Interoperability, or the ability for users to communicate between social media or messaging platforms, is a key part of Europe’s landmark DMA legislation. However, as with much of the bill, it remains unclear whether the mandate is needed, whether it will work, and what the consequences of imposing it will be.
Supporters say consumers will benefit from increased choice and competitors will gain an opportunity to build out innovative functions. Consumers are hesitant to switch to new apps, even if they offer superior functionality, for fear of losing the ability to communicate with large numbers of their friends and contacts who stay behind on larger, entrenched apps. European policymakers believe that the apps with the largest number of users benefit from network effects and enjoy an unfair advantage. By imposing interoperability, they aim to level the playing field.
Critics fear the new rules discriminate against American tech companies, will damage privacy by sacrificing encryption, and present security risks. It remains unclear, too, whether small messaging apps must sacrifice their privacy protections to link up with the dominant apps.
Interoperability itself is not a new concept. In traditional telephony, phone calls work among different operators. Networks adhere to a common protocol standard. In contrast, messaging services do not speak the same language. They communicate app to app. Many phones contain multiple messaging apps – switching is easy and without cost.
The DMA, approved this month, mandates interoperability among the products of the largest tech firms (Facebook, Google, Microsoft, Amazon, and Apple). Under a leaked version of the final text, the rules will be applied to one-to-one messaging and file transfer initially, then to group messaging in two years, and finally to one-to-one or group video calls in four years.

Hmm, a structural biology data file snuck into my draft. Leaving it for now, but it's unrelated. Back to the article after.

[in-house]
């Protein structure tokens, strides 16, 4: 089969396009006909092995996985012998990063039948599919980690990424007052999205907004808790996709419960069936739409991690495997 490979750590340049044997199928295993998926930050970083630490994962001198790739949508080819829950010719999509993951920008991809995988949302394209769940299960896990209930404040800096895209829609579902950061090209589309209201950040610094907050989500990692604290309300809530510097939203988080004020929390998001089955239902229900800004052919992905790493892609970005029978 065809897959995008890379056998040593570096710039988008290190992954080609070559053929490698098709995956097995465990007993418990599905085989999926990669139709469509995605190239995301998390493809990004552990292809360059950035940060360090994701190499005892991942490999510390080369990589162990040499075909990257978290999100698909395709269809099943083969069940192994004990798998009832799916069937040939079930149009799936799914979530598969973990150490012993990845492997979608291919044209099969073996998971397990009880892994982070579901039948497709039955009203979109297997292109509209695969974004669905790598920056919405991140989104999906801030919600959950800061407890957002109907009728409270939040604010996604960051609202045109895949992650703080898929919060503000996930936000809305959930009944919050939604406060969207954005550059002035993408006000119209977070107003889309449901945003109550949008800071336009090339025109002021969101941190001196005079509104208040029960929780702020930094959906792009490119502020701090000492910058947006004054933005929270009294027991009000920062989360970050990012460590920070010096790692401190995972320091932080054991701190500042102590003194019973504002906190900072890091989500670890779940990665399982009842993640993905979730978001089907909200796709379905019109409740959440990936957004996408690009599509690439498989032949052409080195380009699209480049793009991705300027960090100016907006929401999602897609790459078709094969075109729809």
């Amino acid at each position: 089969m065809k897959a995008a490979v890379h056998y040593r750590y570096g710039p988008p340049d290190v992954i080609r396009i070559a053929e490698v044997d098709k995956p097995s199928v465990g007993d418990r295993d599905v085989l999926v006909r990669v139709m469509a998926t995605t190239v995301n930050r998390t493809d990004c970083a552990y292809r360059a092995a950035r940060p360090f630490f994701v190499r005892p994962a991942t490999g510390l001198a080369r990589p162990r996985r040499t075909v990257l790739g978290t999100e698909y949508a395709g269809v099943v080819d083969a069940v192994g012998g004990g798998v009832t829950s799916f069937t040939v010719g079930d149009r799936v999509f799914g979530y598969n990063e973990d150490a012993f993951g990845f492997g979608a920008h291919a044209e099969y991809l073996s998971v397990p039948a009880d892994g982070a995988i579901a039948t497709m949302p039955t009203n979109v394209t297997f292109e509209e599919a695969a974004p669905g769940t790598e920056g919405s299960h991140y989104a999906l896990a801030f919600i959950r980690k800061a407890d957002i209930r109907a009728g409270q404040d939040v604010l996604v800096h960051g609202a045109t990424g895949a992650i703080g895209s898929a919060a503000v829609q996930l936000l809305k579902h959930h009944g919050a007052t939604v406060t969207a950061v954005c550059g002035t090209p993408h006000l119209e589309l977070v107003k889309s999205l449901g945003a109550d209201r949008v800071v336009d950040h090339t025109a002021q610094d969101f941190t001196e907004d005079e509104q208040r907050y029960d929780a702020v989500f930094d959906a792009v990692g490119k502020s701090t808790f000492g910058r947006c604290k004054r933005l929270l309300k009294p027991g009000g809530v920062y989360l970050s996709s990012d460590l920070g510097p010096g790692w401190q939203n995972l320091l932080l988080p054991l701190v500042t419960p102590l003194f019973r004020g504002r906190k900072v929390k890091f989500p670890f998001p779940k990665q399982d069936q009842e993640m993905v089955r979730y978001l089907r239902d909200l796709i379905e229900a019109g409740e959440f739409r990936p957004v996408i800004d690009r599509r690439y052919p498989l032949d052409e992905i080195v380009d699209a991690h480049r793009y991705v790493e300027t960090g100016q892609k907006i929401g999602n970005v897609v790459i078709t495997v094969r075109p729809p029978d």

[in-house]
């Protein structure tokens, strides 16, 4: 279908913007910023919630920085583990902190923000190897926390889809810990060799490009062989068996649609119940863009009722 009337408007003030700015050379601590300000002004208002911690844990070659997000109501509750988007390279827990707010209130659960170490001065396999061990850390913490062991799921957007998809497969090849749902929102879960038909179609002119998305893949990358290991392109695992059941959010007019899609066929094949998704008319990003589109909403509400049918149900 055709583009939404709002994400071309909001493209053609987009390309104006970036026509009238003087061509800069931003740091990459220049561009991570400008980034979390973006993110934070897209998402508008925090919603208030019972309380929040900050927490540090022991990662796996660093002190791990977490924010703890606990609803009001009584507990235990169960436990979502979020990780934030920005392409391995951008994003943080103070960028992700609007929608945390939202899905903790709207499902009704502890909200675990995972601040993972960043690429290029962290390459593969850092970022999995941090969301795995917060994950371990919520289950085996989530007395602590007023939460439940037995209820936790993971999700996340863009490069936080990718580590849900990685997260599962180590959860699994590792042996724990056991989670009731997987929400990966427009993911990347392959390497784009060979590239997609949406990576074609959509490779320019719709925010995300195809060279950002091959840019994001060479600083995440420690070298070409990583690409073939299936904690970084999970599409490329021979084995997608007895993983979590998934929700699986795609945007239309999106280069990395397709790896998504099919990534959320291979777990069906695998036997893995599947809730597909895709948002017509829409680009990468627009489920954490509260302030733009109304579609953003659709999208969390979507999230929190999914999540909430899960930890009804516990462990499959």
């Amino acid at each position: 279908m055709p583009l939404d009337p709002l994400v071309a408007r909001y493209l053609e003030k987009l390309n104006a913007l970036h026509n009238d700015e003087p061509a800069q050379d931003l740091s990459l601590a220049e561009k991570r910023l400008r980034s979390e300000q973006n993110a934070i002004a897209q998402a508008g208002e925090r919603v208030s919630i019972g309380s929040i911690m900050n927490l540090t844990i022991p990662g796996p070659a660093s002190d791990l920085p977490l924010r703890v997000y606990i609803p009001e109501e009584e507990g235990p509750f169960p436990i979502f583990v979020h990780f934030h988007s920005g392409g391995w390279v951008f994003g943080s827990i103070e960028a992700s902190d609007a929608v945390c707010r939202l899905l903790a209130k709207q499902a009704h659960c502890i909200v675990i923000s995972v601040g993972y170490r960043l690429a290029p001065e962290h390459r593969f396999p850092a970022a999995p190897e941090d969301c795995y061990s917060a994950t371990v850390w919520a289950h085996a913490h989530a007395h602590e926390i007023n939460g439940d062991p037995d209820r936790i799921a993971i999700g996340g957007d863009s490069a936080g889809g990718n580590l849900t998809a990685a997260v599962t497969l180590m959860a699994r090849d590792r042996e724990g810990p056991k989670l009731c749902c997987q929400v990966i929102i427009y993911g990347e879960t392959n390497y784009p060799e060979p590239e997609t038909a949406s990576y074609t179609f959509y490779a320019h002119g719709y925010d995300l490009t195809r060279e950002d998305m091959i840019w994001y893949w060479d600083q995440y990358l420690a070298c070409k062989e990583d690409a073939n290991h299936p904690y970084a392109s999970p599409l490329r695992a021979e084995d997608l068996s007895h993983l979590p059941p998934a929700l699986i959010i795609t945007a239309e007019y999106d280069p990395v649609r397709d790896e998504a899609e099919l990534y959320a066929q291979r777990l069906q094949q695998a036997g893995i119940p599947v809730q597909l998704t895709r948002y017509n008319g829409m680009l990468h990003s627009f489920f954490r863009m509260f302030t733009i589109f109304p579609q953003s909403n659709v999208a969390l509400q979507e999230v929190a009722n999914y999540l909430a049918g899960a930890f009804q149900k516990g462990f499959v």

Technically, this is feasible. Gatekeepers could open up their software links, called application programming interface (APIs). Apps would then connect from competing apps.
That’s where the difficulties begin. As part of an essential privacy protection, most messaging apps offer end-to-end encryption. In order to make messages interoperable, the content must be decrypted. Theoretically, it could be re-encrypted in the receiving apps language. Some experts say this is impossible
“Trying to reconcile two different cryptographic architectures simply can’t be done,” asserts Steven Bellovin, a computer science professor at Columbia University. “A design that works only when both parties are online will look very different than one that works with stored messages… How do you make those two systems interoperate?”
Even the measure’s supporters acknowledge that such encryption seems difficult to achieve. We “had some doubt in particular on encryption,” admitted Andreas Schwab, the key European parliamentarian behind the DMA in a podcast. “The European Parliament never wanted to open services that are not perfectly encrypted.”
Yet, other experts believe a solution can be found. Matthew Hodgson, of the open source software NGO Matrix, has charted a potential path forward. “The bottom line is, we should not be scared of interoperability, just because we’ve grown used to a broken world where nothing can interconnect,” Hodgson says. “There are tractable ways to solve it in a way that empowers and informs the user – and the DMA has now given the industry the opportunity to demonstrate that it can work.”
Interoperability’s competitive impact is hard to analyze. While gatekeepers (the term used in the DMA for large tech firms) will be forced to open up, those run by non-gatekeepers such as Telegram will not face a similar obligation. Will the gatekeepers be allowed to access their competitor’s subscriber base? Will the small apps want to lose their privacy protection in order to connect calls with the big apps?
Only time will tell if industry is able to build a privacy-protecting solution and answer these questions. The DMA doesn’t include technical details on how interoperability would work. It will be critical that a diverse set of players engage in the standardization process to find a solution. Expect a follow up in a few years time to see if all the effort produces positive – or negative – change.
Giovanni Tricco is an intern at CEPA’s Digital Innovation Initiative.
Alexander Wirth is a Program Officer for CEPA’s Digital Innovation Initiative.